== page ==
Swedish manufacturer Volvo AB surprised investors this week by borrowing €500mn — a rare deal in Europe’s parched corporate bond markets that are pin-drop quiet even by summertime standards.
Investors placed €3.2bn worth of orders for the deal, from the financing arm of the truck and bus maker, whose bond deal was one of just a handful to hit the market in several weeks. The amount raised in European corporate bonds so far this year has fallen to the lowest level in nearly 20 years, down 18 per cent compared to the same time last year. European governments have raised 47 per cent less than the same period last year, according to Refinitiv data.
Equity markets are even more muted. The amount raised from companies hitting stock markets for the first time has plunged by 92 per cent compared to last year, Refinitiv data shows.
The slowdown shows how wobbly markets, a dark economic cloud from Russia and rapidly rising interest rates are all making it tougher for companies to tap markets that have been generous sources of funds for years.
“Primary markets have been quite seized up because of the volatility [and] liquidity has been very challenged,” said Snigdha Singh, co-head of European fixed income, currencies and commodities trading at Bank of America.
Years of low interest rates, exacerbated by the pandemic, encouraged a glut of corporate and government debt deals as executives raised new funds and pushed existing debt repayment obligations further in to the future.
But with energy price shocks and global supply chain issues, global central banks’ priorities have shifted from stimulating inflation to hosing it down. The European Central Bank has halted its decade-long bond-buying programme which had acted as a safety net and provided comfort to markets since the financial crisis.
The bank has now lifted interest rates to zero, ending a decade of negative rates and following the US Federal Reserve in increasing borrowing costs.
As the ECB has removed its safety net and recession looms across Europe, investors have shied away from funding riskier corners of the market. The amount raised by the lowest-rated, high-yield companies has plunged 79 per cent so far this year compared to the same period in 2021, according to Refinitiv.
“We had a pretty substantial pipeline late spring [but said] ‘let’s put down the pen’,” said Tomas Lundquist, head of European corporate debt capital markets at Citi, adding that “in May and the beginning of June, the confidence level that we had to get the best possible pricing wasn’t that high”.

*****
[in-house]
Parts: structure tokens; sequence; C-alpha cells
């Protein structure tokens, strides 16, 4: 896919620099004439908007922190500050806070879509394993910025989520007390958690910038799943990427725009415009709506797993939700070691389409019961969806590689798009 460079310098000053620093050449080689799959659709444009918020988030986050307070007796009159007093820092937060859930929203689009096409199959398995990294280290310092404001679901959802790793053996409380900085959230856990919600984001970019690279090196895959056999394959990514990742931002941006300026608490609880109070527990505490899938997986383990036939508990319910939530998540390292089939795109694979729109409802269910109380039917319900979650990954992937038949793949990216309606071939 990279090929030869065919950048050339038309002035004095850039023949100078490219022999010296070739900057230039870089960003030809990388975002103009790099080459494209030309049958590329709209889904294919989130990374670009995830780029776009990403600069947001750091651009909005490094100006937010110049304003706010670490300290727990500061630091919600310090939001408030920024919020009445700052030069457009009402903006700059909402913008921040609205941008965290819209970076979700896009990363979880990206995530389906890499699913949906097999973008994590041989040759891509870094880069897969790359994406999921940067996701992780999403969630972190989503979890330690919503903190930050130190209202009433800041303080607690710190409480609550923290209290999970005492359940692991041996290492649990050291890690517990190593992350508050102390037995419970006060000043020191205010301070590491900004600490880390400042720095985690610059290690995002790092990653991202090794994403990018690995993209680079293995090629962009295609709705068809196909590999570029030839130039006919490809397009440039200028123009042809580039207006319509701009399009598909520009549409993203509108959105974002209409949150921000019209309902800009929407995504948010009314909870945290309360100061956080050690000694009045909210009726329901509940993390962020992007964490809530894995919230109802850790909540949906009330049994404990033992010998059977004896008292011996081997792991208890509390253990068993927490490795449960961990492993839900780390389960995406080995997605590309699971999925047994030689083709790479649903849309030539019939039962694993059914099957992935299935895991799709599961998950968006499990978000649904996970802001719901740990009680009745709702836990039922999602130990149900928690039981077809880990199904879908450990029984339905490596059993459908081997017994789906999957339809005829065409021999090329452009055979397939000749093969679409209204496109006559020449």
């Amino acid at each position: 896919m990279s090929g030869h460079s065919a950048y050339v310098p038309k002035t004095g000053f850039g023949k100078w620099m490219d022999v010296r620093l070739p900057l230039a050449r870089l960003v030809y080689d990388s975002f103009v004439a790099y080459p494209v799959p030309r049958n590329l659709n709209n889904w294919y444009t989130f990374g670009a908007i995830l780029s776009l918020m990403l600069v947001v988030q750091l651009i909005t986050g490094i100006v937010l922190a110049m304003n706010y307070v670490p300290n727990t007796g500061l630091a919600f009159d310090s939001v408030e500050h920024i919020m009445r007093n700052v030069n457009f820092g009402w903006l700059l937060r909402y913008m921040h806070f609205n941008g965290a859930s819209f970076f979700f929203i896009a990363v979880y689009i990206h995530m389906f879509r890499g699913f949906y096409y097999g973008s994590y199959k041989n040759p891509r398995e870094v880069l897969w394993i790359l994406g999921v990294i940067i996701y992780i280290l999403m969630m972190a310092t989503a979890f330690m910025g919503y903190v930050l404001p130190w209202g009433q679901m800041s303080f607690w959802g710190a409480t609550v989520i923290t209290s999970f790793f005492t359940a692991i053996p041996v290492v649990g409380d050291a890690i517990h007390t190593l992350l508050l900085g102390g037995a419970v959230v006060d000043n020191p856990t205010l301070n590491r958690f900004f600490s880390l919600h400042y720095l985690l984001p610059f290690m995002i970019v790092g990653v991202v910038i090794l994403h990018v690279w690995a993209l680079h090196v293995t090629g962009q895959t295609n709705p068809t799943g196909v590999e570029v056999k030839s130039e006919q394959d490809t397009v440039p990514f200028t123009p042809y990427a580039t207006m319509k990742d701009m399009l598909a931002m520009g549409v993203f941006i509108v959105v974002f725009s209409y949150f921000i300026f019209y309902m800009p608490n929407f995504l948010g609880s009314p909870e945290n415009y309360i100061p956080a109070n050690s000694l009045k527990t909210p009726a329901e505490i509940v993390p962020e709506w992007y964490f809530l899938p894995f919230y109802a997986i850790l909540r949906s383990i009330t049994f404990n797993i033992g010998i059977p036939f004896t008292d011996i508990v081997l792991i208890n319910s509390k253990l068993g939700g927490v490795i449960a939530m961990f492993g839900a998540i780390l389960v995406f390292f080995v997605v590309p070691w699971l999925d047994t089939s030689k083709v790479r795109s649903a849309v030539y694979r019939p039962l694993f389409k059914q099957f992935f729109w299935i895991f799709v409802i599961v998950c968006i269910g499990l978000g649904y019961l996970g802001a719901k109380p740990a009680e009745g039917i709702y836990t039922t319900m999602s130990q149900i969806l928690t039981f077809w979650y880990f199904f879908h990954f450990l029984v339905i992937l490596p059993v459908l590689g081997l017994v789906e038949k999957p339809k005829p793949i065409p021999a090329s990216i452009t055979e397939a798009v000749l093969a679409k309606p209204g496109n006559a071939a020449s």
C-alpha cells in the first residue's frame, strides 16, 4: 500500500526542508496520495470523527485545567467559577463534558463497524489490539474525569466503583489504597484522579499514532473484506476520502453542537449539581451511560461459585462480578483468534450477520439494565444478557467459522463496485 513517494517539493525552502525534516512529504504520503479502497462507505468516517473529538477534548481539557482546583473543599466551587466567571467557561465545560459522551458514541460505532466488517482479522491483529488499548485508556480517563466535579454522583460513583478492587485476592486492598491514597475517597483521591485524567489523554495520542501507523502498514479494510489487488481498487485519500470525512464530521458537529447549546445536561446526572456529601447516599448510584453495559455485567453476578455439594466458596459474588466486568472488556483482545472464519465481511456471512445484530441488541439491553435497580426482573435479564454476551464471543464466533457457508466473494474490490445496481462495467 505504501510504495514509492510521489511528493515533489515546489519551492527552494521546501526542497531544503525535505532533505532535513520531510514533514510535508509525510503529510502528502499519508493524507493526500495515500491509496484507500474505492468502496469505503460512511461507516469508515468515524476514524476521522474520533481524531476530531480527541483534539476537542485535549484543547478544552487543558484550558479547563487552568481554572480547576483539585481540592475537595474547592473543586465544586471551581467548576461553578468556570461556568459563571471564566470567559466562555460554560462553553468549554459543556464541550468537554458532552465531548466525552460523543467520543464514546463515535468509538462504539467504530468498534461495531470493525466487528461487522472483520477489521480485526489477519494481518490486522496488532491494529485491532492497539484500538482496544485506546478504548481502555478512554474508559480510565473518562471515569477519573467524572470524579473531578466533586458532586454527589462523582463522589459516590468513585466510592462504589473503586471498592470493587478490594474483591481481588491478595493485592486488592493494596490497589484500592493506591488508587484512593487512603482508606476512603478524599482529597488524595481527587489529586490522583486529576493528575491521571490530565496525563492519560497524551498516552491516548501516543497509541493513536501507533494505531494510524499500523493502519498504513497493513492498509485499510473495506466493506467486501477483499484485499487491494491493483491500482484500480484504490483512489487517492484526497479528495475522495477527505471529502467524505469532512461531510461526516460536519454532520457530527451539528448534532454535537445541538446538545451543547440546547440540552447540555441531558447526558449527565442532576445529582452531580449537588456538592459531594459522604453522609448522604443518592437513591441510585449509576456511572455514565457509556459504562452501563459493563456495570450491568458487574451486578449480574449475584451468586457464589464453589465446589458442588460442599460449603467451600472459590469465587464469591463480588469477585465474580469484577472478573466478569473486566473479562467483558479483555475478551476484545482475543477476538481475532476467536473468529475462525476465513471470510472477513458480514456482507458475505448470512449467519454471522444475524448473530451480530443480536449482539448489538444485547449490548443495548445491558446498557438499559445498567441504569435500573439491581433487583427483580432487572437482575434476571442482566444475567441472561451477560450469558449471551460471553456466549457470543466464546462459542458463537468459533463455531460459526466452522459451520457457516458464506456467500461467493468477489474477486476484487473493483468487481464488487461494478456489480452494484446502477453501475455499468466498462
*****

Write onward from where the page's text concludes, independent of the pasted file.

Additionally, the rush of bond market activity over the past two pandemic years meant that “most companies had already termed out debt and didn’t have imminent funding needs,” he said.
Volvo’s move was more opportunistic. Lundquist at Citi, which led the deal, said the truckmaker’s timing was “very good” after US inflation data was somewhat tamer than investors had feared and that the company “reacted very quickly when they saw this attractive window”.
That has underscored bankers’ reliance on central bank policy to underpin activity for the rest of the year. Investors and analysts are trying to navigate the uncertain outlook using new data releases, aiming to paint a picture of whether and when inflation will cool and to forecast the trajectory of major central banks’ interest rate changes.
US inflation rose by 8.5 per cent year on year in July, a slower increase compared with June and a lower figure than economists had anticipated — raising hopes that the pace of price rises in the world’s biggest economy has peaked.
The data had been closely watched by investors searching for clues about how far the Fed will raise interest rates to curb rapid price growth.
Markets feel “on a slightly firmer footing” now compared to July, one banker said, “with some more stability and even some new corporate deals in Europe [in August]. There is more optimism.”
Equity markets may be slower to rebound. The valuation of companies that listed in the market frenzy over the past two years have been slashed. For example, food delivery service Deliveroo’s valuation has plunged to about £1.7bn from more than £5bn when it listed in London last year. That has put off fund managers.
“Companies that were contemplating [listing] are taking time to see how things settle, and sellers may also need to adjust valuation expectations,” said Tom Johnson, co-head of European capital markets at Barclays.
“After a market fall there is always a bit of ‘who wants to be the first to step off the pavement?’ A lot of issuers would prefer to see data points from other people first.”
Debt bankers remain more positive and say they are encouraged by recent bond market rebounds. Total returns from Europe’s riskiest debt is down almost 10 per cent this year, but returns have recovered by over 6 per cent since a low in June, according to ICE Bank of America data. An index tracking higher grade debt has also recovered by over 5 per cent since a June trough.
Bankers are hopeful that a couple of successful deals might encourage more to jump in.
“We should not underestimate the herd mentality,” said Josh Presley, managing director at Credit Suisse. “One good deal will open the door for others to follow.”
This article has been amended since publication to reflect that the bond deal involves Volvo AB, rather than Volvo Cars
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